Well, he recommends both of them and he said he will be giving exercises from both of these texts, although I have a feeling that most of these will be from Jackson since it's the standard and there are more copies in the library.
Jackson is the standard source. I like it very much, but Schwinger is simply a master piece, and I like. It's full of gems. Alone the treatment of cylindrical Bessel functions with elegant operator techniques is worth the whole book.
I don't like both books conceptionally wise so much. They are both written from a classical perspective. From a HEP/nuclear theoretical physicist's point of view, classical electromagnetism should be introduced as a relativistic classical quantum field theor (and it's in fact the paradigmatic example of one such theory with the clear advantage that it describes a vast amount of observable facts and has far-reaching applications in electrical engineering, electronics, and optics). The best book from this point of view is, in my opinion, Landau&Lifshitz vol. 2 or Scheck's Theoretical Physics book vol. 3 (I'm not sure whether there's an English translation of the latter, but the German edition is great).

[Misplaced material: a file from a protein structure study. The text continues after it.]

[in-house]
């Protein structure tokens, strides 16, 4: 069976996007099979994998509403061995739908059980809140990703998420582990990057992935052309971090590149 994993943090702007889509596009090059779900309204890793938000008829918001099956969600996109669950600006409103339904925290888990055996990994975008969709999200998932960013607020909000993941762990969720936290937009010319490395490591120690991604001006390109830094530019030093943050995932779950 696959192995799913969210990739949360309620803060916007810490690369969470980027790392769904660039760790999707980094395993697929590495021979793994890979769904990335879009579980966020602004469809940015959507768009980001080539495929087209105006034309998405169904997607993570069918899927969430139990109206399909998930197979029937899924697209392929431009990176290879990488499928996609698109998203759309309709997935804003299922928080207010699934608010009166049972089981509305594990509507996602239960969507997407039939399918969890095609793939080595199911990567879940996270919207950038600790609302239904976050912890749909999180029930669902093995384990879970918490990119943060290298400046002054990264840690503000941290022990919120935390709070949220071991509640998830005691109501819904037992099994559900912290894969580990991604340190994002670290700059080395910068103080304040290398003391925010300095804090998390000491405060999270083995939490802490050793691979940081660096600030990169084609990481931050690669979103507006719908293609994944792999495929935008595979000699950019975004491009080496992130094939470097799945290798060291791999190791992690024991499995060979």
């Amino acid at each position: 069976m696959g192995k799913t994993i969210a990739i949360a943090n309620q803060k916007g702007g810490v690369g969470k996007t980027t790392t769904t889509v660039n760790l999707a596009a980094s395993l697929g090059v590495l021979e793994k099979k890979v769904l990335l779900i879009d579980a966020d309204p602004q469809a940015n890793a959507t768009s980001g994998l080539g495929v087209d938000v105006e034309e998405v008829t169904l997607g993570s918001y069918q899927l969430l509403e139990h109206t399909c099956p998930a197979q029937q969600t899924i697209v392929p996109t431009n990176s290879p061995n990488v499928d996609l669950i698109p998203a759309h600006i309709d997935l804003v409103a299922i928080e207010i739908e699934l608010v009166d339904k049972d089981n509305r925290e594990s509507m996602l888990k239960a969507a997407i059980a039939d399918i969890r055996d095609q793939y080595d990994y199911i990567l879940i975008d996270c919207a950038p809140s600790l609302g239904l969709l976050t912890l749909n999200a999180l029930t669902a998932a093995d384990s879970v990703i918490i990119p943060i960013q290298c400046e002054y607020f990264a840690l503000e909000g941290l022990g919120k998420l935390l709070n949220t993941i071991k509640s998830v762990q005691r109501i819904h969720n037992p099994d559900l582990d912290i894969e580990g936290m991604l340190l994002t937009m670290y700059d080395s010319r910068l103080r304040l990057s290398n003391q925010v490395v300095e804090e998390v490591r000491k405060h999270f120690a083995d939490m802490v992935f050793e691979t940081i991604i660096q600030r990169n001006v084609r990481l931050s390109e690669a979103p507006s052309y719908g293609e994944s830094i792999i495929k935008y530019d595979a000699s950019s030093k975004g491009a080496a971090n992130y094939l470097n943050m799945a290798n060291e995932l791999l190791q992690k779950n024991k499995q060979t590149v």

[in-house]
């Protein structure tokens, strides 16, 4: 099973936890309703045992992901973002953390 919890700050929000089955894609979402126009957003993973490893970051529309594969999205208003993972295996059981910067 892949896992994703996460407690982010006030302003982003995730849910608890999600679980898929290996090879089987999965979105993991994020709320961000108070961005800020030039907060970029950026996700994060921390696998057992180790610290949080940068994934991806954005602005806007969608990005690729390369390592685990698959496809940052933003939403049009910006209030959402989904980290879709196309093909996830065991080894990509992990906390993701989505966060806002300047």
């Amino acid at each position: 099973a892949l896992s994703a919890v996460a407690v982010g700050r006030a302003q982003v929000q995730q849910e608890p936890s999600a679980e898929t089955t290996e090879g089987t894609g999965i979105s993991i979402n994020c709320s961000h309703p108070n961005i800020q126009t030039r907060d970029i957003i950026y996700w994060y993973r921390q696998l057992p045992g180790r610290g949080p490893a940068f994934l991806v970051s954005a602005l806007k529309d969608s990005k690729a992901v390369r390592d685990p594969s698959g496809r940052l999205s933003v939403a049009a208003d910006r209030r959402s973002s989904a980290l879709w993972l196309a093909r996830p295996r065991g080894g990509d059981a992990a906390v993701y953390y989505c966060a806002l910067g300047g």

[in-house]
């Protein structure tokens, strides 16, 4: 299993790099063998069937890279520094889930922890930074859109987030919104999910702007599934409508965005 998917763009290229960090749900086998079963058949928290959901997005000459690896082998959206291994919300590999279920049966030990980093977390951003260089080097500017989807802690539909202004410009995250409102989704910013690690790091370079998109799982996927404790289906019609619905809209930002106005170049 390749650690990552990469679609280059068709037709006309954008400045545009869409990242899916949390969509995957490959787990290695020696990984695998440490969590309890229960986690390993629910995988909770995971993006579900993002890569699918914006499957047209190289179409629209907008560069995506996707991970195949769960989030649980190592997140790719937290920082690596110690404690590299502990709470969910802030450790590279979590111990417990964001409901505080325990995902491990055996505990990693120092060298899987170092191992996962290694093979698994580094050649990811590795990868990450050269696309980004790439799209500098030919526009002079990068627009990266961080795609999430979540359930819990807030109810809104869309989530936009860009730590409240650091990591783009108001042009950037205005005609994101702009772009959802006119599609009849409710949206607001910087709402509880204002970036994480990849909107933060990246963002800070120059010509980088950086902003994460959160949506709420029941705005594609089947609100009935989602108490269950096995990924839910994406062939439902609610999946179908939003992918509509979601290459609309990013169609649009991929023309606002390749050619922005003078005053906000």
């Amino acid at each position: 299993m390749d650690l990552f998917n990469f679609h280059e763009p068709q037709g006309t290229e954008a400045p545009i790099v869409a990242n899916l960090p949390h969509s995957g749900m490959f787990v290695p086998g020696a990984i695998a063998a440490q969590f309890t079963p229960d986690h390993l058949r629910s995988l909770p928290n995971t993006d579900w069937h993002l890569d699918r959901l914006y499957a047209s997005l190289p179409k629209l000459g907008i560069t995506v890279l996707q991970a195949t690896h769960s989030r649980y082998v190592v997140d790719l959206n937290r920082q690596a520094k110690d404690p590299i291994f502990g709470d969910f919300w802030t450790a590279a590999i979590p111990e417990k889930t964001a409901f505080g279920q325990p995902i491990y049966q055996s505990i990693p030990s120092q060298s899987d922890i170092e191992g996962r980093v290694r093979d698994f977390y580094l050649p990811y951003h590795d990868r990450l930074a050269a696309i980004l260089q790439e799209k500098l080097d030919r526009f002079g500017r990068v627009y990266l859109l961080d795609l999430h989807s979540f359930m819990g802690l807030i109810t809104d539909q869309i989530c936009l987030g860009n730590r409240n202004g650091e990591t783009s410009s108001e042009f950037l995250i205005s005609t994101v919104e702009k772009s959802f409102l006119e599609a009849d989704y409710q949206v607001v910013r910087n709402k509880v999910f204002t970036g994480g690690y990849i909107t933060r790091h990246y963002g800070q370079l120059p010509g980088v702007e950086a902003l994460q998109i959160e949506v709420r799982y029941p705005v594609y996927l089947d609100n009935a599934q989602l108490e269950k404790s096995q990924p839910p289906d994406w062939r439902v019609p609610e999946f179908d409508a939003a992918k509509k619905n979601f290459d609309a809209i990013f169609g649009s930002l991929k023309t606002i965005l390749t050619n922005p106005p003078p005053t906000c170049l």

Buy the one most used in class, and if your professor is going to swap about equally, then you probably should buy both. You can buy an older edition of Jackson, it is the standard and older editions are probably readily available for a LOT less money than the newest edition (also look at Indian publishers).
My next advice, buy a study guide if you can and buy an REA or Schaum's workbook. I had a professor that couldn't be bothered with stupid questions (the only kind I knew how to ask...), so that was a necessity for me. We used two textbooks, Jackson and Griffiths. Griffiths was far easier to read and the problems were far easier to do. I suspect Grittiths was really an undergrad text, but it complemented Jacksons and allowed the class to comprehend the more difficult concepts.